Chun Doo-hwan

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Chun Doo-hwan
Chun Doo-hwan.png
Full Name: Chun Doo-hwan
Alias: Jeon Duhwan
Chŏn Tuhwan
The Butcher of Gwangju
Origin: Hapcheon, Japanese Korea
Occupation: President of South Korea (1980 - 1988)
Skills: Military training

Political skills

Hobby: Torturing or killing his opponents
Goals: Stay in power (failed)
Crimes: Mass murder

Human rights violations
Election fraud

Type of Villain: Military Dictator

Chun Doo-hwan (born January 18, 1931) was a ROK Army general and the dictator and president of South Korea from 1980 to 1988. After the assassination of Park Chung-Hee, many South Koreans were hoping that democracy would rise in the country, until Chun was elected as a dictator. He was sentenced to death in 1996 for his heavy-handed response to the Gwangju Democratization Movement in 1980 but later pardoned by President Kim Young-sam with the advice of then President-elect Kim Dae-jung, whom Chun himself had sentenced to death some 20 years earlier.



On 27 August, 1980, the National Conference for Unification, the nation's electoral college, gathered in Jang Choong Gymnasium. Chun was the sole candidate. Out of 2525 members, 2524 voted for Chun with 1 vote counted as invalid, thus with a tally of 99.99% in favor (it was widely speculated at that time that 1 invalid vote was purposely rigged as to differentiate Chun from North Korea's Kim Il-sung, who regularly claimed 100% support in North Korea's elections). He was officially inaugurated into office on 1 September 1980.

On 17 October, he abolished all political parties —including Park's Democratic Republican Party, which had essentially ruled the country as a one-party state since the imposition of the Yushin Constitution. In January 1981, Chun formed his own party, the Democratic Justice Party; however, for all intents and purposes, it was Park's Democratic Republican Party under another name. Soon afterward, a new constitution was enacted that, while far less authoritarian than Park's Yusin Constitution, still gave fairly broad powers to the president. He was then re-elected president by the National Conference later that January, taking 90 percent of the delegates vote against three minor candidates.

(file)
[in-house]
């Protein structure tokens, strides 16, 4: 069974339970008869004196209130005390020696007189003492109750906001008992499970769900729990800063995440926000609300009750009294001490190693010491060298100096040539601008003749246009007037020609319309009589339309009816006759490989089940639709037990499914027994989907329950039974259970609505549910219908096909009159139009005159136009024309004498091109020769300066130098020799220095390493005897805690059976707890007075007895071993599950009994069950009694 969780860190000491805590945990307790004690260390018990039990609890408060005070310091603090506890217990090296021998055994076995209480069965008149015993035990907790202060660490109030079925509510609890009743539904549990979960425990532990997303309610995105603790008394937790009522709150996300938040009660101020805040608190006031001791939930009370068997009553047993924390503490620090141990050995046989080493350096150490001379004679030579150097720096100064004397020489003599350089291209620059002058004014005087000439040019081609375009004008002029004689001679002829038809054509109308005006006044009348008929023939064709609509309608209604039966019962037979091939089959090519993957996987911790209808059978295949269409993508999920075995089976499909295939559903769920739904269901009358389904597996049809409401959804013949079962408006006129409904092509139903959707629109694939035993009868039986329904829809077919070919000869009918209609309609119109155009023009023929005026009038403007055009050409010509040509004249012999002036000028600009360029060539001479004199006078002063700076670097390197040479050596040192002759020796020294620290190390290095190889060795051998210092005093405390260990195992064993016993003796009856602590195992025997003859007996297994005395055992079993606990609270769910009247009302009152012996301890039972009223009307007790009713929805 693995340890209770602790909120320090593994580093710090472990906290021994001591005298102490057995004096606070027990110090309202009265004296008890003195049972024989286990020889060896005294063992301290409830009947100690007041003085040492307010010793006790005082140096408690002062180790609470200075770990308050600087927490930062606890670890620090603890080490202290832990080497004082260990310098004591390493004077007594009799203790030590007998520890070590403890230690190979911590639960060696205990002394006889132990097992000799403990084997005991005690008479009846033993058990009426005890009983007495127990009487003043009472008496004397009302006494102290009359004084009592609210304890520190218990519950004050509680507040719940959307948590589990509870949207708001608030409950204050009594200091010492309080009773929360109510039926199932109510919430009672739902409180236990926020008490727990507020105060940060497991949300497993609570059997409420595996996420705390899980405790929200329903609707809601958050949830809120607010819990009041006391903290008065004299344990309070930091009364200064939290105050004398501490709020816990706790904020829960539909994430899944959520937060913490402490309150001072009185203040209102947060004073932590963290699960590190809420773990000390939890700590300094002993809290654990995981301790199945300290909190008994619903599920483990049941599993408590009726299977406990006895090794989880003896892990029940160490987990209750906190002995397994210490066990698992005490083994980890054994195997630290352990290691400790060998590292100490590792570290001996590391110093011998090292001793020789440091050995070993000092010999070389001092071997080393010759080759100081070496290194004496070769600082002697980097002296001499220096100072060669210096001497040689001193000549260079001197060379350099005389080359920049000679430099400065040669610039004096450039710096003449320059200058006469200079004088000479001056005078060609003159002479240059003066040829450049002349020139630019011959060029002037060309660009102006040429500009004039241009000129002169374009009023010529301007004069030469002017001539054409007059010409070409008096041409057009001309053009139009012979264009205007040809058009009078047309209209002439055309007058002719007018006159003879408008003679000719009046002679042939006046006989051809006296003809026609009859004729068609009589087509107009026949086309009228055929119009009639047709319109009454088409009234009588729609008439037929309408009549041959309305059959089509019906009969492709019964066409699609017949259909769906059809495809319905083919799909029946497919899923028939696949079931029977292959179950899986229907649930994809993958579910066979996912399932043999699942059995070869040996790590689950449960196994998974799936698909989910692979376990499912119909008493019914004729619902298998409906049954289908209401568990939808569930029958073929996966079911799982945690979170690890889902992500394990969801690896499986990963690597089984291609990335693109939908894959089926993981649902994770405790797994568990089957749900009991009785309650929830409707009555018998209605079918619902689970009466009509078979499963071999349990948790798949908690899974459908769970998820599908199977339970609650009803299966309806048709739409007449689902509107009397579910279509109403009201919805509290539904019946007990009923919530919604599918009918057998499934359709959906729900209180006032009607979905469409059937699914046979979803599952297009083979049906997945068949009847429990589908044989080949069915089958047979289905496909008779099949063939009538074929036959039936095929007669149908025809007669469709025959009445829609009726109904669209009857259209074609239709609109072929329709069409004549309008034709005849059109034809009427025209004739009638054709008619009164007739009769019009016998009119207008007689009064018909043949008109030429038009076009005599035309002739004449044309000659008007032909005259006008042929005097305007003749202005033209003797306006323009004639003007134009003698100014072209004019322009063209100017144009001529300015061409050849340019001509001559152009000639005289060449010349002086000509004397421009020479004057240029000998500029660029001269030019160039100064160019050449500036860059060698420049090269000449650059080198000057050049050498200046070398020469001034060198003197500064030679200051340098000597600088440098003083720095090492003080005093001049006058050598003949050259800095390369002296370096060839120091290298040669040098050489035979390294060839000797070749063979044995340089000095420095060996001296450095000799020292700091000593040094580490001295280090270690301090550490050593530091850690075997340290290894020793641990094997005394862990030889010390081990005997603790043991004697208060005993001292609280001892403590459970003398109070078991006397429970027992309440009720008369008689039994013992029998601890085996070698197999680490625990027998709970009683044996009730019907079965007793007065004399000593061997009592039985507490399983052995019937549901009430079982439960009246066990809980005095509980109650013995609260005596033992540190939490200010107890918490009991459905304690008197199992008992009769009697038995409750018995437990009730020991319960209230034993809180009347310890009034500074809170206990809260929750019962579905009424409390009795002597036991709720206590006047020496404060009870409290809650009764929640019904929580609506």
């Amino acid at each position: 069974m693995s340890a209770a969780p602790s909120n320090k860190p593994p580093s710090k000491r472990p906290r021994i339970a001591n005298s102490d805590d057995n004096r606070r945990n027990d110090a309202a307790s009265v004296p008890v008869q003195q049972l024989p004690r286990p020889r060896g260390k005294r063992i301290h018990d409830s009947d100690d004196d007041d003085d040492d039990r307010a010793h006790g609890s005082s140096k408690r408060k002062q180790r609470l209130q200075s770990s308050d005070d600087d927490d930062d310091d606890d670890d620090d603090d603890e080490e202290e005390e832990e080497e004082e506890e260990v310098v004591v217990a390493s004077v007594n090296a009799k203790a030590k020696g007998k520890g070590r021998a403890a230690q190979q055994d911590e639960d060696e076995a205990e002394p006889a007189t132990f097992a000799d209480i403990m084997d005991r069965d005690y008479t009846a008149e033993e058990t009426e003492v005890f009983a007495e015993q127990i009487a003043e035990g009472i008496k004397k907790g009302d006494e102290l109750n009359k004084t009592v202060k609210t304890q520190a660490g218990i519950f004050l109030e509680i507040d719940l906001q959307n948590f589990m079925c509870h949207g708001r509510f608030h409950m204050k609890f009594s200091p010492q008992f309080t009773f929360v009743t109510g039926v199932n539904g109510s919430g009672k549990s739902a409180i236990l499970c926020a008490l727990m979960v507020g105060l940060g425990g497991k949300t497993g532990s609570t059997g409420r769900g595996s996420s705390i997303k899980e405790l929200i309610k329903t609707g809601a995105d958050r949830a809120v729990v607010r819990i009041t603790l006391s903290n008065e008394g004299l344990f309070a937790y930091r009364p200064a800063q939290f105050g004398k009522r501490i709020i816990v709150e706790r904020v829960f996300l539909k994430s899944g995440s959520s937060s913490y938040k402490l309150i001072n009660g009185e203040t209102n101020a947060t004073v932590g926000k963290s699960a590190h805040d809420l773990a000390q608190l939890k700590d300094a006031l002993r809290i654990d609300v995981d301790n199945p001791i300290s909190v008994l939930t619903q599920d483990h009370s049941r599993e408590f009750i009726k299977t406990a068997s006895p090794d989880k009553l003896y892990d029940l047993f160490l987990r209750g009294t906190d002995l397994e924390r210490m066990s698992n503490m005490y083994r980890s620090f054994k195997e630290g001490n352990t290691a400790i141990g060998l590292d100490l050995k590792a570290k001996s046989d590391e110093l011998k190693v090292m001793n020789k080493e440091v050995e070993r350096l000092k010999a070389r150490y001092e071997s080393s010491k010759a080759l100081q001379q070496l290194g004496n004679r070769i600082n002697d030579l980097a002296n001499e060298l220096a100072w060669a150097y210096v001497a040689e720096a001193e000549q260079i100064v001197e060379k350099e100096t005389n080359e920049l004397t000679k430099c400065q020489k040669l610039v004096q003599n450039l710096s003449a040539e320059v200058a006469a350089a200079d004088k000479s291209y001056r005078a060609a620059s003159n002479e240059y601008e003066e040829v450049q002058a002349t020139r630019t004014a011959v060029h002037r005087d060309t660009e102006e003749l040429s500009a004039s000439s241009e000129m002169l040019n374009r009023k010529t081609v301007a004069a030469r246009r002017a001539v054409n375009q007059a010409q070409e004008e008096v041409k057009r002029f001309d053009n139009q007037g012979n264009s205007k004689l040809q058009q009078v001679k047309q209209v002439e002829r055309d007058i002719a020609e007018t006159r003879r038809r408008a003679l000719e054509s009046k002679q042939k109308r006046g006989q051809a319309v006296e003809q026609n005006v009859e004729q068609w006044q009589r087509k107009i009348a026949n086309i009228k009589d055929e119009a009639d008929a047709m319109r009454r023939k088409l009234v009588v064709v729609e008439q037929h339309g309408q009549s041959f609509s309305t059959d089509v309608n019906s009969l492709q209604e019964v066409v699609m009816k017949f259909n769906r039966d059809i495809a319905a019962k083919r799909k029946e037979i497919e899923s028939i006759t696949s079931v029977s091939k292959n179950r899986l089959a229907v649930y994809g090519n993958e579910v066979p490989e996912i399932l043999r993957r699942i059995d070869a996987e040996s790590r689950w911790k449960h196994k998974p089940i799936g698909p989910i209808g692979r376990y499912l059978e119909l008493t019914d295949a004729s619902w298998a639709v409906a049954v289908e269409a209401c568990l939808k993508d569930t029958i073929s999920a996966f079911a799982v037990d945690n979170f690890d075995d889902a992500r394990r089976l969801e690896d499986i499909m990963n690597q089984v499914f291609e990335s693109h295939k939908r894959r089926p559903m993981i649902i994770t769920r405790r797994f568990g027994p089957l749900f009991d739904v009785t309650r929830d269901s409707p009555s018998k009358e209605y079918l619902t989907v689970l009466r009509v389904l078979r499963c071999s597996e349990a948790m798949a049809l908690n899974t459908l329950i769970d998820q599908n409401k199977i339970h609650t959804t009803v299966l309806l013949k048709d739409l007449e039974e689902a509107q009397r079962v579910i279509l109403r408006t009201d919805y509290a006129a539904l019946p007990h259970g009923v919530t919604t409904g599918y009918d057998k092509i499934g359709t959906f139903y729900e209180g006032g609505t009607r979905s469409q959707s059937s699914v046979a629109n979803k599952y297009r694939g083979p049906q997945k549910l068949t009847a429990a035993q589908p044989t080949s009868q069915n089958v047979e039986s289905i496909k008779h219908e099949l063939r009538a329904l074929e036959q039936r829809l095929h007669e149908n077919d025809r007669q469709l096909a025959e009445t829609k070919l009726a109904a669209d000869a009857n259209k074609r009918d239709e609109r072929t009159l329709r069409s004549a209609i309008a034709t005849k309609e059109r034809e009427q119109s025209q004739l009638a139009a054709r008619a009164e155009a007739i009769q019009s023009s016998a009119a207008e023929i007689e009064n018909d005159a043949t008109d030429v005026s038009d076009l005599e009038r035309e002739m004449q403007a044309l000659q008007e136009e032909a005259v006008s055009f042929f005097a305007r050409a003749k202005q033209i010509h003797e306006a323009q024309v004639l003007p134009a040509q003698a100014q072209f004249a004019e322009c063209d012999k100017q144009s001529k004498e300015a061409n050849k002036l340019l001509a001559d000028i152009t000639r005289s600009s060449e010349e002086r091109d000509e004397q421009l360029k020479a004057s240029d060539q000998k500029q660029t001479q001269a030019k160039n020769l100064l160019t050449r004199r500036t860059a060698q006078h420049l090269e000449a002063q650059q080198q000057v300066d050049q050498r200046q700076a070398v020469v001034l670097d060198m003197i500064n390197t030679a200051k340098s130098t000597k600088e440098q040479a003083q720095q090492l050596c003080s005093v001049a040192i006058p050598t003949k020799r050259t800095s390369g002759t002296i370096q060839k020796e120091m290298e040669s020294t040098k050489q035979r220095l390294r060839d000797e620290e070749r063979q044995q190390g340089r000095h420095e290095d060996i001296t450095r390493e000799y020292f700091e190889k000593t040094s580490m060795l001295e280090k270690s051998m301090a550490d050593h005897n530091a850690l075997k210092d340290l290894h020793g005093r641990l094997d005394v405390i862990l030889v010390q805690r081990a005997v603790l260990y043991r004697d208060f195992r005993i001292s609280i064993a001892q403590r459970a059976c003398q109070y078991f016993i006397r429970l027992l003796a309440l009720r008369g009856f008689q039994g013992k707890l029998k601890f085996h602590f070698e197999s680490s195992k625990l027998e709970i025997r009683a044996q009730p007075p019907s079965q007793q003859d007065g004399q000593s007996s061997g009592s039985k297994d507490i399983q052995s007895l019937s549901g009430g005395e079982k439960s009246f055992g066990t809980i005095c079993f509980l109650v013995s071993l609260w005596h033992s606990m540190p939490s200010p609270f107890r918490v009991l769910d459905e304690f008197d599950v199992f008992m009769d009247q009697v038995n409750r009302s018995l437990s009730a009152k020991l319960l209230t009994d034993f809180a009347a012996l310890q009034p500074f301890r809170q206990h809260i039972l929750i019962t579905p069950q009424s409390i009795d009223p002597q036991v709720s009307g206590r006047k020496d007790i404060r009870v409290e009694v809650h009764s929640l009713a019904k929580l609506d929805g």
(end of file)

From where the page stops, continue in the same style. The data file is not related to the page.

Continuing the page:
After his election in 1981, Chun completely rejected the presidency of Park, even going so far as to strike all references to Park's 1961 military coup from the constitution. Chun announced that he would be restoring justice to the government to remove the fraud and corruption of Park's tenure.

Chun's presidency occurred during the Cold War, and his foreign policies were based around combating communism not only from North Korea, but also from the Soviet Union and Communist China.

The United States put pressure on the South Korean government to abandon its plans to develop nuclear weapons.

Japanese newspapers widely reported that Chun was the de facto leader of the country months before he made any move to become President.

In 1982, Chun announced the "Korean People Harmony Democracy Reunification Program", but due to repeated rejections from North Korea the program was unable to get off the ground.

Also from 1986 to 1988, he and President Corazon Aquino of the Philippines established talks between the two countries for strengthening Philippine-South Korean economic, social and cultural friendship.


In the 16 December 1987 Presidential Election, Roh Tae-woo won the election, the first honest national elections of any sort held in the country in two decades, after Kim Young-sam and Kim Dae-jung split the popular vote. Chun finished out his term and handed the presidency to Roh on 25 February 1988.

Chun tried to publish three memoirs, but on August 4, 2017, the court cited an injunction application not to publish, sell or distribute the memoirs unless 33 expressions on May 18 Gwangju Uprising are deleted from the first volume of The Age of Chaos. Chun and his son Chun Jae-kook, who runs a publishing company, should take steps to prevent books from being sold in bookstores, and if they violate the plan, they should pay 5 million won per episode to the 5.18 Memorial Foundation. Then, in October 2017, when former President Chun re-issued 33 sections of his memoir in black ink and re-issued them, organizations filed a second lawsuit. As a result, on May 15, 2018, the Gwangju District Court again cited an injunction request. In addition to 33 false facts related to May 18 at the time of the first lawsuit, 36 contents were further recognized as false contents.

Kim Yong-jang, a former intelligence officer at the 501th Brigade of the U.S. Army on March 14, 2019, was found to be a witness for the first in 39 years. "On May 21, 1980, Chun, fired near the Jeonil Building in the heart of Gwangju and in Yanglim-dong, upstream of Gwangju. The helicopter aircraft I used at that time was remembered as UH-1H and the machine gun as M60 and reported so."I have testified. Then again, this is an obvious fact. Soon after the former president returned to Seoul by helicopter, a mass shooting and shooting took place in front of the Gwangju Metropolitan Government, and delivered the information to the U.S. defense department.